Storycraft How To Teach Narrative Writing£16.99*
- 51 brilliant and inspiring creative writing activities that can support pupils to develop their skills.
- Resources shared throughout supporting each stage of the writing process.
- There really is something for everyone in this book - even for those colleagues tasked to teach writing on a wet Friday afternoon session.
- The positive narrative throughout the book is enough to inspire teachers in supporting to develop the writing skills of all their students.
- The book ultimately concludes with activities and support for students preparing for end-of-school exams, with strategies to support them to positively perform.
Review and ratings independently compiled by Colin Hill, Supported by Crown House Publishing
Unlocking imaginations and encouraging students to be creative in their story writing process can seem like an excruciating aspect of encouraging young people to write a fictional masterpiece. With many aspects of the story writing process now embedded within the assessment culture, there is little wonder that there appears to be little appetite to explore beyond what is expected within exams and test. Fortunately, there are many teachers across the land who understand the nature of being able to create a work of fiction, and the enjoyment that can behold the world of story craft.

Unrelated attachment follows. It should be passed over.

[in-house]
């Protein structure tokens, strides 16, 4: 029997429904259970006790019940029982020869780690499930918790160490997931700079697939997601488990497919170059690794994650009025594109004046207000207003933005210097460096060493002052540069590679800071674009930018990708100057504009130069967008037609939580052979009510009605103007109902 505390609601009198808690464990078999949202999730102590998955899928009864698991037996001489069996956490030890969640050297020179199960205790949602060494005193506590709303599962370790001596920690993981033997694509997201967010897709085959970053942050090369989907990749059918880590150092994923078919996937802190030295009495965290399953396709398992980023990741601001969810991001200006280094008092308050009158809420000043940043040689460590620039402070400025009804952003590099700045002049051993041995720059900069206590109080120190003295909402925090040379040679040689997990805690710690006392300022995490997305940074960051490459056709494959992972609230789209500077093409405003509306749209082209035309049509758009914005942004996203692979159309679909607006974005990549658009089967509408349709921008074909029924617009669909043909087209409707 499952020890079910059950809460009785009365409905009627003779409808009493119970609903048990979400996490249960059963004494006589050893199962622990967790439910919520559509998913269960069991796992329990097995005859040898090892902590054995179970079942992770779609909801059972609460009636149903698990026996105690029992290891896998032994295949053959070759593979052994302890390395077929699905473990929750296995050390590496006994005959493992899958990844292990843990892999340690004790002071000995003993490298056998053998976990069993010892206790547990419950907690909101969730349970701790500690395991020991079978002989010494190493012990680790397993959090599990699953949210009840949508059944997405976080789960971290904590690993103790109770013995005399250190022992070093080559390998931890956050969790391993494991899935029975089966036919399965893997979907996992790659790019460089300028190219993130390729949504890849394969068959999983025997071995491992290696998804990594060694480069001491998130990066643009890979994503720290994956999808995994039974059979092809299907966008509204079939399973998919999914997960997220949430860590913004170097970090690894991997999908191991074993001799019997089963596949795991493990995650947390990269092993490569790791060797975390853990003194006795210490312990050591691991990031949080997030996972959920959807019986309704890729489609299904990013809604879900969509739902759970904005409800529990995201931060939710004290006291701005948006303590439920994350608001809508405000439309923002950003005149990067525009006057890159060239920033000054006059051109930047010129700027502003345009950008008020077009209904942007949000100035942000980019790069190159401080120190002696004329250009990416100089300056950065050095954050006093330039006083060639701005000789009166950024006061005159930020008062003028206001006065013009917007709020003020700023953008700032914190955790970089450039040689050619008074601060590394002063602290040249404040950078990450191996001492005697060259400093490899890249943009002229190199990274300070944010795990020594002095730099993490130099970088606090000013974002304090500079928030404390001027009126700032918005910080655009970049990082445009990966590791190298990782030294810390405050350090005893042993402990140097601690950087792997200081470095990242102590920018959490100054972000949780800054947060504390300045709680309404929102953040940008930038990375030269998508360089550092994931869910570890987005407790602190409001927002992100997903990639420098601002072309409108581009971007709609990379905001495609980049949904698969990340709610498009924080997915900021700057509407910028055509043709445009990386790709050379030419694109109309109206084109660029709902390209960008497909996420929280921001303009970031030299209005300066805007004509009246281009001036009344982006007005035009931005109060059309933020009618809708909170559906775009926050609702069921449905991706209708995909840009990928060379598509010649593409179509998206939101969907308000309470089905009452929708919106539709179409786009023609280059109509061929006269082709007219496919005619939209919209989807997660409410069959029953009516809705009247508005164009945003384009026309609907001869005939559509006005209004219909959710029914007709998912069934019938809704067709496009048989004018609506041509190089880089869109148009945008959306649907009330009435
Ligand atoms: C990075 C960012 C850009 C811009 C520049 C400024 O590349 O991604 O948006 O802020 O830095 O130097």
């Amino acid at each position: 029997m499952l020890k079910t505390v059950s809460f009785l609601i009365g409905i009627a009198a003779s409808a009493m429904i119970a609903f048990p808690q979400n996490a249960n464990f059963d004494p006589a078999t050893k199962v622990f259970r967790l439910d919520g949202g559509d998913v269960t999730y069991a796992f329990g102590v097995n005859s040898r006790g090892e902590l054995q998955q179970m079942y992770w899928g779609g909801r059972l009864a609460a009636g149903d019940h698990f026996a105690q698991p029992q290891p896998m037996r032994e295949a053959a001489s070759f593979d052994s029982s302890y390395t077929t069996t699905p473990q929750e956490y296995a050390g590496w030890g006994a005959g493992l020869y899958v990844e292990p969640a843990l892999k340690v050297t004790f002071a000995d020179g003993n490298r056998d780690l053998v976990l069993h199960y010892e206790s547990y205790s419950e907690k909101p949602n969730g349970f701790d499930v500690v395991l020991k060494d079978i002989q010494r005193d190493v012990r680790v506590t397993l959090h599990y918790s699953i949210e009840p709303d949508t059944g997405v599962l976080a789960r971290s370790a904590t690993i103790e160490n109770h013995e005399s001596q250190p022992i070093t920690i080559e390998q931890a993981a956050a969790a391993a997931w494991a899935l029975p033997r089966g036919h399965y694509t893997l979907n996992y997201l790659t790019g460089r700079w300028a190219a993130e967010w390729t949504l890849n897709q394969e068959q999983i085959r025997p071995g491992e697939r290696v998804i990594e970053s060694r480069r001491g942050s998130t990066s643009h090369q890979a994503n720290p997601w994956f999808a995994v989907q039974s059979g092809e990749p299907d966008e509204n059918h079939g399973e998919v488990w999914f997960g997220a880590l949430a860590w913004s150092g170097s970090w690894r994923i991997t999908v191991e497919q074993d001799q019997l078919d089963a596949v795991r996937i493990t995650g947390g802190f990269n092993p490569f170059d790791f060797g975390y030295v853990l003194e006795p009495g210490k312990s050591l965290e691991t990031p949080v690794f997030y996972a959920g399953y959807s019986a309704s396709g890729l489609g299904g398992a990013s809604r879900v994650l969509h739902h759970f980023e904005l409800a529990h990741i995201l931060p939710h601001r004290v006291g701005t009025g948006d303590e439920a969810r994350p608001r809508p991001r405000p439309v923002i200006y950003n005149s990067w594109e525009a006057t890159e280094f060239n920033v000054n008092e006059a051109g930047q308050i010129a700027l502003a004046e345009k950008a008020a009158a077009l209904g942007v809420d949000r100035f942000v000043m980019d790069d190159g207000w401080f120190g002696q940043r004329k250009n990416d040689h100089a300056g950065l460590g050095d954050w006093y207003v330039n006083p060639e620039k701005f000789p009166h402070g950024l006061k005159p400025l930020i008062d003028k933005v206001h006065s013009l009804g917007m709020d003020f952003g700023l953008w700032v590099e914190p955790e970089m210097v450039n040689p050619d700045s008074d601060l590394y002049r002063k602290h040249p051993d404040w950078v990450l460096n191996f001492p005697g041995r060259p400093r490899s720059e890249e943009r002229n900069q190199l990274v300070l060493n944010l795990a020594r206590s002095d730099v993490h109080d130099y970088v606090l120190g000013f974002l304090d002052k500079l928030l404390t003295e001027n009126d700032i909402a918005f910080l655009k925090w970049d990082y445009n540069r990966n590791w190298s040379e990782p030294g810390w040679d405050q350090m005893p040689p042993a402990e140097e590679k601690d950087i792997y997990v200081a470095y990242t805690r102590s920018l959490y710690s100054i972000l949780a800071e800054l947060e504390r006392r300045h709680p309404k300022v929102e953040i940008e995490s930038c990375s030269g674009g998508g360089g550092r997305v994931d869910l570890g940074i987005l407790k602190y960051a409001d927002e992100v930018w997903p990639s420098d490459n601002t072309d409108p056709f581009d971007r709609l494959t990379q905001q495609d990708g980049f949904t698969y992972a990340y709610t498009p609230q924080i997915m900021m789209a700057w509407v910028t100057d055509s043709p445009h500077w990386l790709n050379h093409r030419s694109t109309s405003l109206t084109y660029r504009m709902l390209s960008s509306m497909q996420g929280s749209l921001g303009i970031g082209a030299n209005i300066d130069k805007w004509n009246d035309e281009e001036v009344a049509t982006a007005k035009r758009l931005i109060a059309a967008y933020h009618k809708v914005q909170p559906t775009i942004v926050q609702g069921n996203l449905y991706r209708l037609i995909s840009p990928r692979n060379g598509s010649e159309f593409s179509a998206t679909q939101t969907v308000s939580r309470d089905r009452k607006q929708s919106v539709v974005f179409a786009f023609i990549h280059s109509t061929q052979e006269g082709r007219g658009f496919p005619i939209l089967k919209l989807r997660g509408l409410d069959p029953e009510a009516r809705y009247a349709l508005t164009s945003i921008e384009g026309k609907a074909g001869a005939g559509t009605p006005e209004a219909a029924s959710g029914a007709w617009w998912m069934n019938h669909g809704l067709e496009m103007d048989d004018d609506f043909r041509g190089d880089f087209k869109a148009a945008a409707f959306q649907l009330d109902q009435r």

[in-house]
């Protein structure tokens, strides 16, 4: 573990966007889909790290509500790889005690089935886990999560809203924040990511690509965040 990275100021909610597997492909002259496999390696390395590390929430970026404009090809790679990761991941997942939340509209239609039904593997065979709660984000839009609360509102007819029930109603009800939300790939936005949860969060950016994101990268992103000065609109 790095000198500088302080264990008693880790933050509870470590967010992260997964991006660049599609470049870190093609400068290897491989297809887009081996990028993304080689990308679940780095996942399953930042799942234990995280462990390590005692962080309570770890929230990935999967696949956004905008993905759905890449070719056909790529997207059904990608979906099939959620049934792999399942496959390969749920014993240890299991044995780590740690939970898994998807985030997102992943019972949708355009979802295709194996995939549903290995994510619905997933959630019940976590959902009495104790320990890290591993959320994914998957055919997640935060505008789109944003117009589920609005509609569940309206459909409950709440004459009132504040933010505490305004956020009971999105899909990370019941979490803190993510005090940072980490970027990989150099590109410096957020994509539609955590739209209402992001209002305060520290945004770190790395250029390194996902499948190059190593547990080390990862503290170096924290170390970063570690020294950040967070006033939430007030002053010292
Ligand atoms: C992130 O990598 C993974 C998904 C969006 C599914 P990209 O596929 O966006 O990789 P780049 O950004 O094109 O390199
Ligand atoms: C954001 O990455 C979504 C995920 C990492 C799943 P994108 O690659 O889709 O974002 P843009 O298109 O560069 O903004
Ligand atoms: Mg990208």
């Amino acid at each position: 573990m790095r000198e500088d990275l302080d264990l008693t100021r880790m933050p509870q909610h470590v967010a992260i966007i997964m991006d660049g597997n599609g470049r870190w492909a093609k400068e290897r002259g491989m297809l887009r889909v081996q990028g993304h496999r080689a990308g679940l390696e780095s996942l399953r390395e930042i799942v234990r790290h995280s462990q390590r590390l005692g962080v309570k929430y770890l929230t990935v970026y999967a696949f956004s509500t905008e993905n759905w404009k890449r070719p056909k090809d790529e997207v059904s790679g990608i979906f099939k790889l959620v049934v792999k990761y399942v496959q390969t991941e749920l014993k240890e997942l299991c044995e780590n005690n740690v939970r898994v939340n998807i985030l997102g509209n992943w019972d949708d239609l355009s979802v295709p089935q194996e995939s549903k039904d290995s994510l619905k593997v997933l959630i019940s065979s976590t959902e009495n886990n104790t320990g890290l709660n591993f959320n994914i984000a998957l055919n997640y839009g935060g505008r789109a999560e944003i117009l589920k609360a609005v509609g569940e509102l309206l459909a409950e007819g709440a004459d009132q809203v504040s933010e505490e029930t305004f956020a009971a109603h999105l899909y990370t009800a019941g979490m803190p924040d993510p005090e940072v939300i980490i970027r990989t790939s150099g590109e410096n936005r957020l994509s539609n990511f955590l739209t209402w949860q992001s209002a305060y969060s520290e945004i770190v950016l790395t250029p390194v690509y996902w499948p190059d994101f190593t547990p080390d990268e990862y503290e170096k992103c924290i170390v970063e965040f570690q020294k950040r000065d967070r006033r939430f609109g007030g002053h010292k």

Bringing enjoyment into the art of narrative writing is the aim of the book by Martin Griffin and Jon Mayhew who, between them, want to encourage students to put words and ideas on paper as regularly and confidently as possible. Divided into seven main sections, the book takes the reader on a journey of creativity, crafting and FORGE-ing strategies that can generate micro-ideas as seeds for great stories. And FORGE-ing is necessary, as the process is continuous and abundance is key.
In the ‘Manifesto for a creative classroom’, the authors clearly show steps that can be easily taken to adjust to support the crafting process and the first of 51 inspiring activities shared not only develop the creative writing process but also help students and teachers feel more inspired.
So, where do you begin with all that inspiration? Fortunately, this book is packed with great classroom ideas and activities that can support the creative thinking required to inspire writing. The ‘Cycle Courier Challenge‘ is inspired; the ‘Hearts and clubs‘ activity provides a great writing impetus, and; ‘Should I or shouldn’t I?‘ allows young people to enter moral dilemmas that can be very relevant to their worlds.
Taking these nuggets into worked pieces of imaginative, creative and effective writing demands attention to the characters alongside the settings, with additional attention to the crafting of shape and structure. Each step of the writing process is supported, and the book concludes with the realties of editing and preparing for the dreaded exams and assessments that are among the concluding acts of the secondary school experience. But with wise words of comfort and wisdom, the authors even make this stage a less onerous aspect of the writing process, hopefully allowing individuals to bravely continue developing an enjoyment of writing, creating and inspiring.
This book is aimed at secondary school teachers.
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